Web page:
Popular dry-cleaning chemical puts millions at risk of Parkinson’s

Our water, soil, and air are contaminated with Trichloroethylene, which is widely used in dry cleaning and paint removal; people exposed to TCE have a 500 percent increased risk of developing Parkinson’s disease.
Rupendra Brahambhatt
Dry cleaning stock image.
Dry cleaning stock image.


Trichloroethylene (TCE) is a popular industrial chemical that is widely used as a solvent for dry cleaning, removing paints, cleaning machines, and equipment. A team of international researchers wants the U.S. government to put a ban on TCE because it causes Parkinson's disease.

In their recently published hypothesis, the researchers argue that people who've been exposed to TCE-contaminated water or air have a 500 percent increased risk of developing Parkinson's disease. Their findings are based on case studies of seven patients who are suffering from Parkinson's disease, possibly due to some form of TCE exposure.

Linking TCE and Parkinson's disease

The study authors suggest that they are not the only ones who have highlighted the association between TCE and Parkinson's. More than five decades ago, a group of researchers conducted TCE tests on mouse models, which revealed that a high dose of TCE damages mitochondria inside the body and brain cells.  

The past study also noted that TCE brings a sharp decline in dopamine levels which is also a symptom of Parkinson's. The authors of the current study reveal how many people in the U.S., including military personnel, have been exposed to TCE and what it did to their health. 

For instance, the researchers shed light on the life of former NBA player Brian Grant who spent his childhood at the U.S. Marine Corps base Camp Lejeune in North Carolina. He lived there with his father, who was serving as a Marine at that time. According to the researchers, this camp is one of the sites that have high TCE contamination.

"TCE is found in numerous military bases, including Camp Lejeune in North Carolina. From the 1950s to the 1980s, a million Marines, their families, and civilians that worked or resided at the base were exposed to drinking water levels of TCE and perchloroethylene (PCE), a close chemical cousin, that was up to 280 times above what is considered safe levels," the study authors note in the press release.

In 2006, Grant was diagnosed with Parkinson's disease. Former U.S. politician Johny Isakson who at a young age served at Georgia Air National Guard was also diagnosed with Parkinson's in 2015. The researchers assume that Isakson may have been exposed to high levels of TCE during the degreasing of airplanes.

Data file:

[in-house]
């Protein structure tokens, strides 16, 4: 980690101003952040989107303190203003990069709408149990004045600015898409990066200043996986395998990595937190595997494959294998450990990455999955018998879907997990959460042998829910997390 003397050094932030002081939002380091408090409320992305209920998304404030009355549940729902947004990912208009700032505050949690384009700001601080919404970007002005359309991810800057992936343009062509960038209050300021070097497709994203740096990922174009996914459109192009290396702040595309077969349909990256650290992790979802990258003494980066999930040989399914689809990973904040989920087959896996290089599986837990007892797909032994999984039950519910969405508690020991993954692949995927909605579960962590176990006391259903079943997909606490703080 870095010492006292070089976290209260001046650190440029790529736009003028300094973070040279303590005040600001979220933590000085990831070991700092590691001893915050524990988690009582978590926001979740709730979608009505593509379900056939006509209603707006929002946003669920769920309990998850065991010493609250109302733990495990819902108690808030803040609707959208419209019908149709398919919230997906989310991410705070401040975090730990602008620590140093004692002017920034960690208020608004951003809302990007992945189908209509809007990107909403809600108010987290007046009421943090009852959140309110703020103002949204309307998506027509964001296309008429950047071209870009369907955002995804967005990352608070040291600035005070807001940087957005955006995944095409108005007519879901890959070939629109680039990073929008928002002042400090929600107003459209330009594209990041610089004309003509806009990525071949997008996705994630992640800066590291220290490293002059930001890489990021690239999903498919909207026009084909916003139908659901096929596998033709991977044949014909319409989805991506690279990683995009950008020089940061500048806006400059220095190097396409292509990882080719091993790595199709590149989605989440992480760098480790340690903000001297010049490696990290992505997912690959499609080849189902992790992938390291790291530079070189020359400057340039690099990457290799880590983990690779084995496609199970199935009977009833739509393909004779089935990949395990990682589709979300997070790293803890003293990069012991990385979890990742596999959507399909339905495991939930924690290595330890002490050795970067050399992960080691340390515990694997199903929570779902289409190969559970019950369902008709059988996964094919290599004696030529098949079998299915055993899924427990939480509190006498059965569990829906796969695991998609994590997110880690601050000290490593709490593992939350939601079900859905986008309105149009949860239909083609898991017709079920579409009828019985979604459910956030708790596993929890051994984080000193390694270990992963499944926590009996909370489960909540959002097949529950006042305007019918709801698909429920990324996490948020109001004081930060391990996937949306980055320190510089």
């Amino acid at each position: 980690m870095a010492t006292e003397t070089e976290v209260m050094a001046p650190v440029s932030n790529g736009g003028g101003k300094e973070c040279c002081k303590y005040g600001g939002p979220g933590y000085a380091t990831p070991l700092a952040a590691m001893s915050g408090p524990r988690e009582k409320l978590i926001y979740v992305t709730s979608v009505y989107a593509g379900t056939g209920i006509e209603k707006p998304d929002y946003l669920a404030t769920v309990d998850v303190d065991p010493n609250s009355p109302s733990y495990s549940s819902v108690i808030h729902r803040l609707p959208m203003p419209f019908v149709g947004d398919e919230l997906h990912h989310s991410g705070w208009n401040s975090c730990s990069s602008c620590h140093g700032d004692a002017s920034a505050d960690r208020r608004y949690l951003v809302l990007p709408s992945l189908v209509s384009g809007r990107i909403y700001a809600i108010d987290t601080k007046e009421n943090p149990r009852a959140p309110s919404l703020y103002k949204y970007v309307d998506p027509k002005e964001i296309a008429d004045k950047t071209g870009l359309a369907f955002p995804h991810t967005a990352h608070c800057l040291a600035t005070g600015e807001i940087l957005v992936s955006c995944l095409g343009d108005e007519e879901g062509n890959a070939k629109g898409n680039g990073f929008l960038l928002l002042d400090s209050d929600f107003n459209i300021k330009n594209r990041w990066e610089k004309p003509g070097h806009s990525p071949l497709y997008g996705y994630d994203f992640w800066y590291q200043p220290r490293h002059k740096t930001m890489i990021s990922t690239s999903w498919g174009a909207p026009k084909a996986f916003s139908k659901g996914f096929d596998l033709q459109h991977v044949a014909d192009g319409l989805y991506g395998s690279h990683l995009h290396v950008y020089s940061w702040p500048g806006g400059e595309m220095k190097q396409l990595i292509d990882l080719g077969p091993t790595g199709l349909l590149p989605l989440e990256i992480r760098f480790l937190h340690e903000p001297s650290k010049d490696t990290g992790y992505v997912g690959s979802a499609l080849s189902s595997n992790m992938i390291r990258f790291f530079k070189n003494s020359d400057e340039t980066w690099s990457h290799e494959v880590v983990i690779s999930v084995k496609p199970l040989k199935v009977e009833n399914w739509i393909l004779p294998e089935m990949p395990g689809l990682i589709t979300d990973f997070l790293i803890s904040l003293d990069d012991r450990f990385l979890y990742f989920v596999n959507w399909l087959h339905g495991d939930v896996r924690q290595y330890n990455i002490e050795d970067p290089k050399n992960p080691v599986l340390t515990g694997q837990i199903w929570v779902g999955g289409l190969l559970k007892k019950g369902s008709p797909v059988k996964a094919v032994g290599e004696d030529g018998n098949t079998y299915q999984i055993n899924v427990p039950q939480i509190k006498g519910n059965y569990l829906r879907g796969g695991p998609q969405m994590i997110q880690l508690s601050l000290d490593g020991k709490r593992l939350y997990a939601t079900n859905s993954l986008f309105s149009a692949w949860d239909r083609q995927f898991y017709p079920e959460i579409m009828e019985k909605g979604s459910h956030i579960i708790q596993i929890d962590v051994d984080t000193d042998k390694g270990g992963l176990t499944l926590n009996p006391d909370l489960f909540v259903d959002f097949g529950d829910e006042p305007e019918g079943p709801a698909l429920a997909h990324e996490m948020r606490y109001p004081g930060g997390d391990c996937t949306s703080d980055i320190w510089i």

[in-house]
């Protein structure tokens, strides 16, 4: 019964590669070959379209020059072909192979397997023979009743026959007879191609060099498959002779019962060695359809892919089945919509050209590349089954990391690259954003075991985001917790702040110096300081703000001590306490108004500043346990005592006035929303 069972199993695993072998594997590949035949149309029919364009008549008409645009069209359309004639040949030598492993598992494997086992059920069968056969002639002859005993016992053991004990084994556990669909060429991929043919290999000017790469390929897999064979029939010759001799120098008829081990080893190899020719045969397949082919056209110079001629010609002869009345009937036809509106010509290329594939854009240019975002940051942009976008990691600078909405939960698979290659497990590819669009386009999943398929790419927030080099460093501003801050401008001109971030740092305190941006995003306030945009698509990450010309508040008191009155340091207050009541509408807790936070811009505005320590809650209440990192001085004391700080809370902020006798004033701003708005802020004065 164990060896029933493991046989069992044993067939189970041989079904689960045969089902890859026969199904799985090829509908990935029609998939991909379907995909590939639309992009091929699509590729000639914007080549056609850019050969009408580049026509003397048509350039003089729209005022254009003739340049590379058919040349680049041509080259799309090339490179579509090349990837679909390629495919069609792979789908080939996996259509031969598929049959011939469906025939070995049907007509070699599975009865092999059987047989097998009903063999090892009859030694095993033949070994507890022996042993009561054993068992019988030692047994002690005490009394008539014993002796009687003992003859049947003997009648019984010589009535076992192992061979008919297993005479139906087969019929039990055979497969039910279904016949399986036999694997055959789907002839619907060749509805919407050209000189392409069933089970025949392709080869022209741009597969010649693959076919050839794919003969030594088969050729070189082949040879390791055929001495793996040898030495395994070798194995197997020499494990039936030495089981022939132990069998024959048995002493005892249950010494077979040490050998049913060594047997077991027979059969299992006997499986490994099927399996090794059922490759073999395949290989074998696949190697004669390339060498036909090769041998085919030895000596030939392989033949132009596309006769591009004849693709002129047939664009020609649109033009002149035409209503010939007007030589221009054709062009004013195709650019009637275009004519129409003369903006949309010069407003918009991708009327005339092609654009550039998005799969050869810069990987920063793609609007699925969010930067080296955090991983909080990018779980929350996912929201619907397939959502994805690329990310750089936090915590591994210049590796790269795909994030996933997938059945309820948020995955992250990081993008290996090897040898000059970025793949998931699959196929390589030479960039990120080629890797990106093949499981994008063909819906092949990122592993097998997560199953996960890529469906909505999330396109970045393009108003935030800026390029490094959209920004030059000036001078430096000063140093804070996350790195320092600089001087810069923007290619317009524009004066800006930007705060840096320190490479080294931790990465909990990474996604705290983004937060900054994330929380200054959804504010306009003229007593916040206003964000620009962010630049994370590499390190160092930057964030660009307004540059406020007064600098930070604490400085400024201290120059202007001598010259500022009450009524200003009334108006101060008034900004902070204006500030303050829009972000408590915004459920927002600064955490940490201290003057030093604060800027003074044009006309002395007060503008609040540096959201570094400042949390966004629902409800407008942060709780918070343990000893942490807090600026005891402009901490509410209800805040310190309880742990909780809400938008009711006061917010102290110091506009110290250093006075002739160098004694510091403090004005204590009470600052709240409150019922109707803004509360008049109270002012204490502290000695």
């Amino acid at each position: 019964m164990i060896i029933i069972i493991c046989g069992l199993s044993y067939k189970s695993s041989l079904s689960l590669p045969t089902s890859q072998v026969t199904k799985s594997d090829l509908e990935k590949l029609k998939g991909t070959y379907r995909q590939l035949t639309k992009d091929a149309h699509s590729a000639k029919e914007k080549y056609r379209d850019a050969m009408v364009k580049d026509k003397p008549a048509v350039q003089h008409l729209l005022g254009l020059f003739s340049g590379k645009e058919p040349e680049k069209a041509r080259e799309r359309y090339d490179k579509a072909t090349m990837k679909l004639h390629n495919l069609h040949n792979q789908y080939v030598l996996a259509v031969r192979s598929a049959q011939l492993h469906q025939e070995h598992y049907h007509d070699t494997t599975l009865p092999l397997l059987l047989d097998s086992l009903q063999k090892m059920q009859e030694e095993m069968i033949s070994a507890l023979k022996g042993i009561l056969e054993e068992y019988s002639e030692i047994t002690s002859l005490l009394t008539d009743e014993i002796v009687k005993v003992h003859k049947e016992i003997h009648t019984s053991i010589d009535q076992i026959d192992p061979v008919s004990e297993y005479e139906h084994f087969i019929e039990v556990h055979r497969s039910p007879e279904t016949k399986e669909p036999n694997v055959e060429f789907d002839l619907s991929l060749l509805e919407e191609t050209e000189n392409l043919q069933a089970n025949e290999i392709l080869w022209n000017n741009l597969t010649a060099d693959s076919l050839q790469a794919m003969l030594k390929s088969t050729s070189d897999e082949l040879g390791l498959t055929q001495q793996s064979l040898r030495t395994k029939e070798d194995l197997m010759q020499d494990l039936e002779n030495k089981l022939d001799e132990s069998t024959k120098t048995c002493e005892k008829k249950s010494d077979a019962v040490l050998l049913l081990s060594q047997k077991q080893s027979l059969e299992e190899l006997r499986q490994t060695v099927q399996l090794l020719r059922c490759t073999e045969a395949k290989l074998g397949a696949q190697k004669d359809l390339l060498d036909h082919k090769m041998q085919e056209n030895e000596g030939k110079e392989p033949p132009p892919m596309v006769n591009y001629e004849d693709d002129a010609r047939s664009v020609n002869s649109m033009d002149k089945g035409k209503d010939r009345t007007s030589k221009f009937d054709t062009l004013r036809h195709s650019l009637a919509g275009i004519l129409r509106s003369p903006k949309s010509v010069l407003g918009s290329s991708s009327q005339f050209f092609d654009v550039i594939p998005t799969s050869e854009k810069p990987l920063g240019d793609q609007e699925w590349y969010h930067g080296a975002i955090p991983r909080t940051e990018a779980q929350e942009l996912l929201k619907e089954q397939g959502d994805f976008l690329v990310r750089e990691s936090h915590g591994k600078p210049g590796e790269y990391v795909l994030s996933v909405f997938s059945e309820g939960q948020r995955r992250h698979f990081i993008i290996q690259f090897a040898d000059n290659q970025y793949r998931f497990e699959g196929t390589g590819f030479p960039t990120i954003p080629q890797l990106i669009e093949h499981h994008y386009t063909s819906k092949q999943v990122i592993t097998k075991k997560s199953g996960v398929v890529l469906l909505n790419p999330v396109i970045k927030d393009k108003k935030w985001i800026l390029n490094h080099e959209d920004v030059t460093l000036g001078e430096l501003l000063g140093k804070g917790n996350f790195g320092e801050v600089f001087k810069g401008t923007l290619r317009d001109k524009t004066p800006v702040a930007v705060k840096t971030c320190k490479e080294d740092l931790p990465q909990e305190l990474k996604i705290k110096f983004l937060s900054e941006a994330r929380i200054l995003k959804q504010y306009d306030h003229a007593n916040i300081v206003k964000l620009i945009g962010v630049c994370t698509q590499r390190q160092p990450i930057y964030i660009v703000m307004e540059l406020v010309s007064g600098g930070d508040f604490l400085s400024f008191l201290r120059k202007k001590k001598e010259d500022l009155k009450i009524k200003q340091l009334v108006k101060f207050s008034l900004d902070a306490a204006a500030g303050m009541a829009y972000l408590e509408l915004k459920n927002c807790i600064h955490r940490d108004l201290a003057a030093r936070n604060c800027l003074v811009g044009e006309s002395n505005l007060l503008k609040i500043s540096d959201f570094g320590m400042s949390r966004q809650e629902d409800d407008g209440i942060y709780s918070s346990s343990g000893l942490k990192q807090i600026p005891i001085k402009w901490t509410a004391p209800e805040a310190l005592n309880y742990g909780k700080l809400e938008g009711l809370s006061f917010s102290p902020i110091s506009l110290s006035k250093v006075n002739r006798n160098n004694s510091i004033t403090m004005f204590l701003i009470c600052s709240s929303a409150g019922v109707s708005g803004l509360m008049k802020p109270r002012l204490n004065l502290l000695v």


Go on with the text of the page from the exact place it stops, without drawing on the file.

They point out that even today, TCE and PCE are heavenly used for degreasing machines and dry cleaning cloths. The chemical pollutes water and soil and even evaporates and mixes into the air we breathe.

Therefore, it is highly likely that millions of people encounter this chemical on a daily basis —- "unknowingly through outdoor air, contaminated groundwater, and indoor air pollution." 

Time to say goodbye to TCE

The study usage of TCE reached its peak in 1970 because by then, it had emerged as an almost essential chemical for producing various medical, household, and military applications. There were two pounds of TCE available in the market for every U.S. citizen in the 70s. 

Interestingly, the U.S. Environmental Protection Agency also declared TCE as "an unreasonable risk to human health" in 2022. The authors suggest that considering the risk TCE poses, it is important we limit its concentration at sites where the environment is now heavily contaminated with this chemical. 

Groundwater, soil, and air at such places as well as near dry cleaning and metal degreasing facilities, should be regularly monitored to ensure the safety of people living nearby. Whereas Minnesota and New York have already put a ban on TCE, the authors suggest that the federal government should also do the same for the entire country. 

They believe TCE might also be linked with diseases other than Parkinson's (like cancer); however, to confirm their findings and these assumptions, further research is required. 

The hypothesis study is published in the Journal of Parkinson's Disease.

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